We all hear about the accidents that kill and maim, but consider the matters that are rarely discussed, like bullying in the workplace, and it’s sometimes fatal effects. Sometimes we might hear about how someone is badly behaved toward others, but how often is the behaviour identified and addressed?
There is now plenty of information about the high suicide rates in NZ, and how the effects of bullying can lead to self-harm.
The very best way to reduce the effects of bullying is to reduce the likelihood of the behaviours being perpetuated in the first place.
- Having open discussions with your team about what bullying behaviour is and how harmful it can be is a good place to start, then ensuring there is a clear agreed multi-pathway system in place for individuals to access support should they feel bullied.
- Discussions should begin right from the start with an employment agreement that makes a clear statement about bullying not being accepted in the workplace, and an induction process that supports each new worker in understanding how they can get help should they have any concerns.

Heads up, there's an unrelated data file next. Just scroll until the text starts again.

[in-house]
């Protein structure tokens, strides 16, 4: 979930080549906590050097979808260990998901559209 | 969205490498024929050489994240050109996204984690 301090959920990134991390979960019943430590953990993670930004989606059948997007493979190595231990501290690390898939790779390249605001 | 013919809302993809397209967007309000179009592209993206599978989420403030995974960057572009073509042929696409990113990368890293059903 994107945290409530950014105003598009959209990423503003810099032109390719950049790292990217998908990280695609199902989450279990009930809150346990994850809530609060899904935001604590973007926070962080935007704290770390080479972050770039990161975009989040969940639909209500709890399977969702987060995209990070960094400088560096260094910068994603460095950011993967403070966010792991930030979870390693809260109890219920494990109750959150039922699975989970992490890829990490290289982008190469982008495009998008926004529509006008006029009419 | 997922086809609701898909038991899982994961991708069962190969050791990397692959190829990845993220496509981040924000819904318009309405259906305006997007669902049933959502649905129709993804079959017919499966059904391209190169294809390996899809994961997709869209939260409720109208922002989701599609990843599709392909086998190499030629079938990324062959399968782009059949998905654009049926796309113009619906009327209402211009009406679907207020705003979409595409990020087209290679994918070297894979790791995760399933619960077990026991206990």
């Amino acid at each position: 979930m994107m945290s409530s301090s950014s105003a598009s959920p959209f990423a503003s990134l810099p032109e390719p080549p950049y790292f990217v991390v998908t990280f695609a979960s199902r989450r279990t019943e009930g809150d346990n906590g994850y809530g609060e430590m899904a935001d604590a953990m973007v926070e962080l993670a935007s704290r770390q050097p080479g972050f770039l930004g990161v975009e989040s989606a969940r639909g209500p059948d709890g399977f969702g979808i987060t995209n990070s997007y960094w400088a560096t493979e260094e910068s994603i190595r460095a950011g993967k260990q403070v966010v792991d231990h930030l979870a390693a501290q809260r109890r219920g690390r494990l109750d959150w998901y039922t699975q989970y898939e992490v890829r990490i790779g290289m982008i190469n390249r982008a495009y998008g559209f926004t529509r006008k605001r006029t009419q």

- That one person who targets another may be perfectly ok with everyone else – until the target leaves under the pressure of being the target – and another becomes the target.
- If there isn’t a known process then it is too hard, when you are already distressed, to figure out what to do.
- A sample template is attached below, sourced from the WorkSafe NZ web site.
If you need some help in setting up safe systems to manage risks in your organisation, contact me to find out if we can work together to transform communication and support for wellbeing in your workplace.